An interview with… Sita Brahmachari

For my Writing for Children slot in the #239 Dec 2021 issue of Writers’ Forum I interviewed Sita Brahmachari about how she develops her characters and setting for her young adult books.

She told me how When Shadows Fall grew out of an interaction she had in her first workplace at the Royal Court Young People’s Theatre with children who had been excluded from school. They were children full of potential who had already decided that education wasn’t for them. She worked on location and they had a small space to work in and the adjacent outside area was not ‘safe’ because people threw things from the flats above. ‘Missiles miss,’ one girl explained.

“Certain children I’ve met in my work as a writer and through arts education have stayed with me. I think about them and hope they’ve found a way to untap their potential. This book is a symbolic passing of the pen to all of them.”        

Sita Brahmachari

Sita elaborated how when writing about life – grief and loss is always a constant presence. It’s always been a central theme in children’s literature and she likes toweave them into her stories. She believes keeping stories and realities from children is what creates monsters and nightmares. The task is to find the right tone and holding place for the age of reader who might find your story.  

She explained this is why she writes ‘rites of passage’ novels about grief and loss. In an exploration of loss she is also interested in diverse beliefs in what comes after. The timing of the publication of When Shadows Fall is one in which young people have suffered so many losses, not only of loved ones but also to their own liberty and potential.  

When Shadows Fall by Sita Brahmachari

Sita revealed her characters grow the story.

“The longer I live with the characters the more they become part of my life.  I have met and worked with thousands of young people during my work in community, youth theatre, novel writing and education. Aspects of character: a phrase, a look, a comment, a steely stare, a leaning back, a leaning in, a discovery that a child that won’t speak is a gifted artist… these memories glimmer as I write and ignite something in a character I’m exploring.”

Sita Brahmachari

She elaborated that at a certain point of writing the character emerges like a figure from clay, the features form and then everything in them speaks to you and drives the narrative.  Working with and writing for Young Adults requires curiosity, honesty and to be open to their realities. Sita likes to connect with the feelings of the young person she was. So whatever age character she writing will do a little writing exercise where she imagines meeting them when she was the same age and they have an imaginary conversation.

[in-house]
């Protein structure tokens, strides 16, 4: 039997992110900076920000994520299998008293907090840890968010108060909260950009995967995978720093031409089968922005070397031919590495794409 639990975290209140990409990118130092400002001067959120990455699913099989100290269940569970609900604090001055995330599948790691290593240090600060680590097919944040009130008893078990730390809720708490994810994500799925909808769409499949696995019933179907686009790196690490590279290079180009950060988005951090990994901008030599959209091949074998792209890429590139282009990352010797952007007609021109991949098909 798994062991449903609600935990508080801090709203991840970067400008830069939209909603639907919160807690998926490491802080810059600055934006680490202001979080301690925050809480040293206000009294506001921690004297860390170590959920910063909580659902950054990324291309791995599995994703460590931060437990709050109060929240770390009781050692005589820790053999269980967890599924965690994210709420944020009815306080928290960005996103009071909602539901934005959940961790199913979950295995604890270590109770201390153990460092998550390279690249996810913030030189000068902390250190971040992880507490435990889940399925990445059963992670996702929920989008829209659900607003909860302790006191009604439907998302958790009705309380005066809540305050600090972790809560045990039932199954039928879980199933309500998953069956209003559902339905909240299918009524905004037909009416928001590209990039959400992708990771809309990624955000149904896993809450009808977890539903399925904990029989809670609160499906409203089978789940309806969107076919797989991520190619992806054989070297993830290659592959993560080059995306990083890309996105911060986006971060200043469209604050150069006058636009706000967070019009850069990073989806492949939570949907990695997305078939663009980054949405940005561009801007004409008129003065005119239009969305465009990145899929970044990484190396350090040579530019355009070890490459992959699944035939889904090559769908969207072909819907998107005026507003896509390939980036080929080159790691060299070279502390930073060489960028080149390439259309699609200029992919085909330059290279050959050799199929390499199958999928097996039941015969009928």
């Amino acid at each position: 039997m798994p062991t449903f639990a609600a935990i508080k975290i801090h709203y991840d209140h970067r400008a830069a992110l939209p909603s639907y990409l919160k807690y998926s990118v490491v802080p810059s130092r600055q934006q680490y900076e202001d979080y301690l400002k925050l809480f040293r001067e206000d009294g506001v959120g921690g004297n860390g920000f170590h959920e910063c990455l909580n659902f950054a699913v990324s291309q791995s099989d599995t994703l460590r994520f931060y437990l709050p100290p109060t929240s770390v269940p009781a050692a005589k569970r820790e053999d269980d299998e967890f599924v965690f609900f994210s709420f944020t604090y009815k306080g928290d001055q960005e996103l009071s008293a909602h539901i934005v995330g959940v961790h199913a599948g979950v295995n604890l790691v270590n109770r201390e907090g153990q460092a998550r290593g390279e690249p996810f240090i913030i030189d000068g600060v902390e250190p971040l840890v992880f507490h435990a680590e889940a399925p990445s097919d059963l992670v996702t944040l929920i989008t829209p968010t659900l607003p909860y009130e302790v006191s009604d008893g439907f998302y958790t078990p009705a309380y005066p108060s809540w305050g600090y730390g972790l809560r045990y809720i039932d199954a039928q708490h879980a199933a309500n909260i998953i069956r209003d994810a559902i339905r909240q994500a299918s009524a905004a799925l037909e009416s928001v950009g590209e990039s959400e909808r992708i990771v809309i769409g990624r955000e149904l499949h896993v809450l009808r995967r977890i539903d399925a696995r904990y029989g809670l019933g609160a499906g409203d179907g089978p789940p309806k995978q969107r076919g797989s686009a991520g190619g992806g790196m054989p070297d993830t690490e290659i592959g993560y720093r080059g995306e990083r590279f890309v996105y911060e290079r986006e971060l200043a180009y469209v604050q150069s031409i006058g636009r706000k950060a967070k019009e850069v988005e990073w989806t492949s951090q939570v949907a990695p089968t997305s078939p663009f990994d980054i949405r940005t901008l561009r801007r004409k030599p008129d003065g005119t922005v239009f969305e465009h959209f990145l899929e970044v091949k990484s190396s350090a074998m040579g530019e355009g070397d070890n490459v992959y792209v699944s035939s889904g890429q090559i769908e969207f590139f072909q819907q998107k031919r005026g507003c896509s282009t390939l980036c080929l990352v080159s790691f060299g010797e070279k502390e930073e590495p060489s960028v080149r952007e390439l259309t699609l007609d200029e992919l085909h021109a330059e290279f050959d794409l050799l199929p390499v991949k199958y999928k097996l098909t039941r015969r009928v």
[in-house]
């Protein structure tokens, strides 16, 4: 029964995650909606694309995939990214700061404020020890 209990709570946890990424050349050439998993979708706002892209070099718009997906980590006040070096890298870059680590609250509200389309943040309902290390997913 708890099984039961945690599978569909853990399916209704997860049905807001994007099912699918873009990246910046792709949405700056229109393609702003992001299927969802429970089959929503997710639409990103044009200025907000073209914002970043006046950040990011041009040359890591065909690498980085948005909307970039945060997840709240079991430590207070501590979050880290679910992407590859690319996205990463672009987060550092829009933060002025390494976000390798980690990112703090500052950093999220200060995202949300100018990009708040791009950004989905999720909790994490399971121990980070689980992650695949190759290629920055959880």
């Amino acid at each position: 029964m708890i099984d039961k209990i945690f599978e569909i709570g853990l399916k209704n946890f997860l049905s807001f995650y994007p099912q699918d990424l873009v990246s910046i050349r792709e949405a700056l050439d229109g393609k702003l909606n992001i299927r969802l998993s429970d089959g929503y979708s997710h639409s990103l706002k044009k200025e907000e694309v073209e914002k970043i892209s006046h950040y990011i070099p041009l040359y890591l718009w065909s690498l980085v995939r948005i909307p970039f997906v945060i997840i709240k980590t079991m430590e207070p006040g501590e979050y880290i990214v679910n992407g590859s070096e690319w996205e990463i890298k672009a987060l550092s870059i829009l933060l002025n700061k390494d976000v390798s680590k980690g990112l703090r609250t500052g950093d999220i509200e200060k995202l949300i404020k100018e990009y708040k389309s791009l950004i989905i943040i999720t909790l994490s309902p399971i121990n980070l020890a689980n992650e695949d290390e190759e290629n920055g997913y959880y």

“As a child I longed to see the diversity of characters who were my family and the people I met in life in the stories I read. So my stories have featured Diaspora characters from many cultures, histories and beliefs.  I’ve seen how powerfully young people have wanted and responded to these stories.”

Her advice to other writers is don’t wait for the story to come whole. Keep a sketch book.  Doodle, daydream, and write any thoughts, ideas, imaginings that come. Leave your ideas to prove and come back to them later to look for jewels.  Writing is a layering process. Have patience. Don’t rip work up but do be prepared to start again and re- layer, re-voice and re-write. Question. Be open to what editors and first readers say. Test material. Listen deep. Pay attention also to the twist in your gut that hasn’t untangled what you need to in the story yet.  Enjoy growing characters and let plot find you through them. Enjoy the flow when it comes like white water rafting or being in perfect balance on an imaginary high wire.

When it happens it’s exciting! Accept that sometimes there’s just a lot of heavy rowing to do. Keep going till you feel that what you’ve written could make some sense to someone else but don’t show your work too early.  If you feel it has a force of its own that could convey, feel the fear of putting it out in the world and do it anyway. Never react to feedback or start re-writes straight away… let the thoughts and comments mull. Whatever changes you make have to be true to your characters and story and to yourself.  

You can find out more about Sita on her website www.sitabrahmachari.com and follow her on Twitter @sitabrahmachari and on instagram @sita.brahmachari.

To read the complete feature you can purchase a copy of #239 Dec 2021 Writers’ Forum by ordering online from Select Magazines.

To read my future Writing 4 Children or Research Secrets interviews you can invest in a subscription from the Writers’ Forum website, or download Writers’ Forum to your iOS or Android device.

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